Full speed ahead in Germany

Six months after its establishment, Viking Heat Engines Germany GmbH (Viking Heat Engines’ new subsidiary) has 13 employees. The plan is to double that number by the end of this year.

"It’s full speed ahead in Germany,” says Tor Hodne, Managing Director of Viking Heat Engines. "We are building up a new engineering, service and sales organization, and for that we need a lot of people. I expect us to have a total of 25-30 staff by the end of the year.”

Hodne says the German office will be manned 24/7 to give customers the support they need wherever they’re located in the world.

"Our service staff will be able to travel at very short notice to help our customers all over the world and, by having a surveillance centre in place, we can quickly fix potential technical problems and carry out software updates,” he says.

The office will also be responsible for application engineering, which is all about making sure machines that are installed meet customers’ requirements and on-site specifications.

"We want to build up this kind of competence in one place,” Hodne says. "This means that whenever we have a customer in, let’s say, South Africa, we’ll send all data to our Germany office first for an evaluation before proceeding with the installation at the site.”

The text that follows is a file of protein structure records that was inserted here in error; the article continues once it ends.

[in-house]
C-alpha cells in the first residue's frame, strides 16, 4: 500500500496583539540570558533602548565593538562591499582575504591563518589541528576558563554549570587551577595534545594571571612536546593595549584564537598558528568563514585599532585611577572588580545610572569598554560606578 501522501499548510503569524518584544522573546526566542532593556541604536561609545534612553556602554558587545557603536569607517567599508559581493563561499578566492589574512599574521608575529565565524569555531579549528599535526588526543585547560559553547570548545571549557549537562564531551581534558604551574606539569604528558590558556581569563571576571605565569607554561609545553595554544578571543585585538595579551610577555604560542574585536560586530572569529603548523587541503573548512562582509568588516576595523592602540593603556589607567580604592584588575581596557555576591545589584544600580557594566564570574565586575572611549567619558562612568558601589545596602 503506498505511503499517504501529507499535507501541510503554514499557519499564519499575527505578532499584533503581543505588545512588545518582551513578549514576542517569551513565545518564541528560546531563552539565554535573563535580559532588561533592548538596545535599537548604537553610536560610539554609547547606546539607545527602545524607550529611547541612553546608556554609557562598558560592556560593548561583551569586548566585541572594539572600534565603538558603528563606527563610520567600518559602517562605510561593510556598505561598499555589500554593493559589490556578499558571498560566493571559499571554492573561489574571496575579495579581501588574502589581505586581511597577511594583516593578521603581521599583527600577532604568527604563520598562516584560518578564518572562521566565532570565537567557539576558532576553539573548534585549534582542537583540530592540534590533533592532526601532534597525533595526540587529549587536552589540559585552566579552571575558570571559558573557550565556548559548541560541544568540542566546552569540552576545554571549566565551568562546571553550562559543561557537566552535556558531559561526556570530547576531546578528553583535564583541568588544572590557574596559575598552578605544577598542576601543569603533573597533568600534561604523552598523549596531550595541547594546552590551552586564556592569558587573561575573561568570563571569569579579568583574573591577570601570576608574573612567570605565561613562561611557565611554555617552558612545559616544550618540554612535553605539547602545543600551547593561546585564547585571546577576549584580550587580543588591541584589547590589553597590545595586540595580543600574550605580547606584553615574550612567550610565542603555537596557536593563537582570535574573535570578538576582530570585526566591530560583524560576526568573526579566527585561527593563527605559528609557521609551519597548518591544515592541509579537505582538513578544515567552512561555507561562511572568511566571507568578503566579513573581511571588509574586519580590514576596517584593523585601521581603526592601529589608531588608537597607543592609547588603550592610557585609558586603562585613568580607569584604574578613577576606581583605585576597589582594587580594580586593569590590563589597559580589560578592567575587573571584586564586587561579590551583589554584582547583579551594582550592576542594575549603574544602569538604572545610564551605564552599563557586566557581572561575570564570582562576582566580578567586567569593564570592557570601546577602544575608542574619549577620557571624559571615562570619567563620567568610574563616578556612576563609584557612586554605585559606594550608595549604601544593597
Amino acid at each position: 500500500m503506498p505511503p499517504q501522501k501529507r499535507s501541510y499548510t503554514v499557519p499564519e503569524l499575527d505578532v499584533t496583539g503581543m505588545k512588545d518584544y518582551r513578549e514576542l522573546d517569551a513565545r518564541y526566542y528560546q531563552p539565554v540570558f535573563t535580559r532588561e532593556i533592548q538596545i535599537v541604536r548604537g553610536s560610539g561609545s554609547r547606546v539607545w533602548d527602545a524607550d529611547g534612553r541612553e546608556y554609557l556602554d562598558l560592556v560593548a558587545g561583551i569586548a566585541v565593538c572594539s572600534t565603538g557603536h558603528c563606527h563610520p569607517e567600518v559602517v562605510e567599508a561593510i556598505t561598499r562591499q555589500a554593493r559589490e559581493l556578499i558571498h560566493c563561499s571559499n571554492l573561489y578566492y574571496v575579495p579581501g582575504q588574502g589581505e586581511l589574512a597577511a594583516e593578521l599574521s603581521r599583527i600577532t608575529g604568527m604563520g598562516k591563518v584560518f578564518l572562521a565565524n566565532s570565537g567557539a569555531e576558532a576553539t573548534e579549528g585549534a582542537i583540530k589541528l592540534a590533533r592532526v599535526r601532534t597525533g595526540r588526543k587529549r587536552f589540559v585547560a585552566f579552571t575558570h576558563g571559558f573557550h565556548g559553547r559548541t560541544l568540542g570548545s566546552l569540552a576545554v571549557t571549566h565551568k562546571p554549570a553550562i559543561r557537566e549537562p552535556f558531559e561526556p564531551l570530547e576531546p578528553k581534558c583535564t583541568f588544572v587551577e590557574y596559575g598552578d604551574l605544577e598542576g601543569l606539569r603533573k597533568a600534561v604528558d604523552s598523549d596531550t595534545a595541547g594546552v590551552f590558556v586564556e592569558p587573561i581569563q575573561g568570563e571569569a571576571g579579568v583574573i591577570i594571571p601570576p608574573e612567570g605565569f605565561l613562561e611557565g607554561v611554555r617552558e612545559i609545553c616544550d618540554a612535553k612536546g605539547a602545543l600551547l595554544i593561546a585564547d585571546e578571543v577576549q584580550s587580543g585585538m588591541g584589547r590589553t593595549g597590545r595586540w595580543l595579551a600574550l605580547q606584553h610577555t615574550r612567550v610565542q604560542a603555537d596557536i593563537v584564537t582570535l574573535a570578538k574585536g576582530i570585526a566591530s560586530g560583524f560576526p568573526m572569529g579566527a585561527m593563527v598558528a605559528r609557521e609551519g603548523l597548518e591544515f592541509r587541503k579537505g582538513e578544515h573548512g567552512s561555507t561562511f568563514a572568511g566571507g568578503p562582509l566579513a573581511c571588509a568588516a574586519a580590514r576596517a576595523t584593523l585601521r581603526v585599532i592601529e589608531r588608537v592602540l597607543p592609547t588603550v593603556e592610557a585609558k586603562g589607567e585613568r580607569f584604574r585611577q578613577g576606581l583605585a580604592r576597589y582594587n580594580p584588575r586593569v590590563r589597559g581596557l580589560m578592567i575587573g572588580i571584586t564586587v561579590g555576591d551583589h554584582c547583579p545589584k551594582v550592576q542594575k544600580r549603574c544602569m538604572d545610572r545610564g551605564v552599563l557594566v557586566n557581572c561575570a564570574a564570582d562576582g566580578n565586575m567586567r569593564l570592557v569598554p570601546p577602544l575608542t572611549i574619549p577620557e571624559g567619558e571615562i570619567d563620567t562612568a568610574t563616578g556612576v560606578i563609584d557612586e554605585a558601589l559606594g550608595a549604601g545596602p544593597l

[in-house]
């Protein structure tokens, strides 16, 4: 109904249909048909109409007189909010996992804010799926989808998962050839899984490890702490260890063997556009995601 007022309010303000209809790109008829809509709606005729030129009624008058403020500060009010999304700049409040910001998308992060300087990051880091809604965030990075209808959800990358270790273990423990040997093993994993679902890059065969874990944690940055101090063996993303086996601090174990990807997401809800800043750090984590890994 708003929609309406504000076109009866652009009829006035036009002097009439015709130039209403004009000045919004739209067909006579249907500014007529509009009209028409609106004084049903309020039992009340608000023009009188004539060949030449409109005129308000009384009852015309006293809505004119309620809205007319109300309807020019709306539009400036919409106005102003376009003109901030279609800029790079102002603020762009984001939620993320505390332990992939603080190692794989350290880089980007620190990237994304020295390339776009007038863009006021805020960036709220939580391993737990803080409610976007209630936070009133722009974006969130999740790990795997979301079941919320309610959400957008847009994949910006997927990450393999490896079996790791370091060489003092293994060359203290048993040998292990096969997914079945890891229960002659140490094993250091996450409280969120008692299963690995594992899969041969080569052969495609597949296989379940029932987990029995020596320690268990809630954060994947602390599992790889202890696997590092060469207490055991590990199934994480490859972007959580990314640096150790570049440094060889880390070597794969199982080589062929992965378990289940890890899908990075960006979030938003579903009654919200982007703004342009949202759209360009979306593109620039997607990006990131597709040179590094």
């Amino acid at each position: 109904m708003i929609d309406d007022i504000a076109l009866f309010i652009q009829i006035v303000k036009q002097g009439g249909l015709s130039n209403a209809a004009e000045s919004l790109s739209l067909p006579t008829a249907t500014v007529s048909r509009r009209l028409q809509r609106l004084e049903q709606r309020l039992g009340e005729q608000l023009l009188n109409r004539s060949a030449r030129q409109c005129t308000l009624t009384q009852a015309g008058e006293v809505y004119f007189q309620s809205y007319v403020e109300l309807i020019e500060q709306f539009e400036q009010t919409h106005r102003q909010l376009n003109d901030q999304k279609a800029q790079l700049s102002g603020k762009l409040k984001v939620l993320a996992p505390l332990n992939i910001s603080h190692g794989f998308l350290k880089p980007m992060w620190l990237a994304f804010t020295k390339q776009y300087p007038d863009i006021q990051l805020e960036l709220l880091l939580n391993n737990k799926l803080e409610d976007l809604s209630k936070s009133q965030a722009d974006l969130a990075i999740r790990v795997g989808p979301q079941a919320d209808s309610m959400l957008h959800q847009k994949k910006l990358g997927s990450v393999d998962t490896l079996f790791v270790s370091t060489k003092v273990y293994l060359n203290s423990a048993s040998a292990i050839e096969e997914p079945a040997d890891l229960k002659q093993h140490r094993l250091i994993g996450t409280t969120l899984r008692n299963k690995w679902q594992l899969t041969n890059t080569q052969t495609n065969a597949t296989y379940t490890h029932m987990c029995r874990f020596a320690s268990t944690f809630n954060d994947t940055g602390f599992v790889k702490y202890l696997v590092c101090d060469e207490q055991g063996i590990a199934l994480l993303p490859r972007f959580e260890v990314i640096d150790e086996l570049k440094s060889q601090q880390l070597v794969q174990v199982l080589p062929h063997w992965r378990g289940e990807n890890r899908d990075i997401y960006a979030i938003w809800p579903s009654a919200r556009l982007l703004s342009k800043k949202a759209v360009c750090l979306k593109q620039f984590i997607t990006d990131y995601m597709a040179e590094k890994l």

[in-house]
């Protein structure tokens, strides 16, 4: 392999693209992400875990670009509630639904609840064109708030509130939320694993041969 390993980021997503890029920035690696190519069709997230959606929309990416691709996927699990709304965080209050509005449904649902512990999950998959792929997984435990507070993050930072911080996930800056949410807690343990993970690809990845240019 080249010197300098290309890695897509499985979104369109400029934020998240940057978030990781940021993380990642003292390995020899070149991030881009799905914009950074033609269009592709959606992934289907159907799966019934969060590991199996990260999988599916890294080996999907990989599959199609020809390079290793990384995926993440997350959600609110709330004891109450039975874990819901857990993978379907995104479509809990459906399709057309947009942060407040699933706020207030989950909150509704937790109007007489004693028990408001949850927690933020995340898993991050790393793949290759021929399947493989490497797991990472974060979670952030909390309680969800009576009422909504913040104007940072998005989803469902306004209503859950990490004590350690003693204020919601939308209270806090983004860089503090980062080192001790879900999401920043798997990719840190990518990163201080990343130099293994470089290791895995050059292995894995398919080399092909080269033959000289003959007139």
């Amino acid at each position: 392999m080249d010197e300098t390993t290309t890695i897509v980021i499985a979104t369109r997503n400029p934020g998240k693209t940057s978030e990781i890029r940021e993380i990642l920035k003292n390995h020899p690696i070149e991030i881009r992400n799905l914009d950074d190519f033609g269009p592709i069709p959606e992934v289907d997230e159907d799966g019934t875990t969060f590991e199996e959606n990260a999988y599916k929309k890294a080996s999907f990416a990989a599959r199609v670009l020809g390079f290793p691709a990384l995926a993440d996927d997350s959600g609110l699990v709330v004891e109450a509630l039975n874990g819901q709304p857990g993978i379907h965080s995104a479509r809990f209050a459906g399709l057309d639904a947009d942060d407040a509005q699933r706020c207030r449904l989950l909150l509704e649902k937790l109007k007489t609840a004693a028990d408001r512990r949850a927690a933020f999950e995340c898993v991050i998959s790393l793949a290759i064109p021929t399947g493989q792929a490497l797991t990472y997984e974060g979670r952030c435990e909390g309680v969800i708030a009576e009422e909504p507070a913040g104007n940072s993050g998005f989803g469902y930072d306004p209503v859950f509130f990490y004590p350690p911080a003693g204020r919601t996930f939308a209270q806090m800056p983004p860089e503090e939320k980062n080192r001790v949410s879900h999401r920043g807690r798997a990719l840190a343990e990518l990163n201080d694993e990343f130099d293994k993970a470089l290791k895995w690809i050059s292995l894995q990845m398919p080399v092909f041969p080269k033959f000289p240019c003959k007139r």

Hodne says the reasons for setting up the office in Germany rather than anywhere else were twofold. First, Viking Heat Engines would gain access to the right kinds of competence. Second, it would benefit from close proximity to its partner AVL Schrick, the engine design company that has been crucial in the development of the CraftEngine.

"If we want to do some more development to the CraftEngine, we’ll first do the basic engineering ourselves before transferring the detailed engineering to AVL,” he says. "This means development will be a lot faster and cheaper than in the past.”

Andreas Mück, one of two General Managers at the new office in Germany, has a lot of faith in the system.

"We’re not the first company with such an engine, but we have come very far in terms of the technical and commercial aspects of it,” he says. "We should therefore be able to present some cheaper and better machines to the market than our competitors.”

Mück is very happy to work with the staff from Viking Heat Engines in Norway, which he describes as a nice and sincere bunch of people. "We never get stuck in internal politics, which is something you often find at larger companies,” he says. "We’re just focusing on the success of the engine – and getting it out there.

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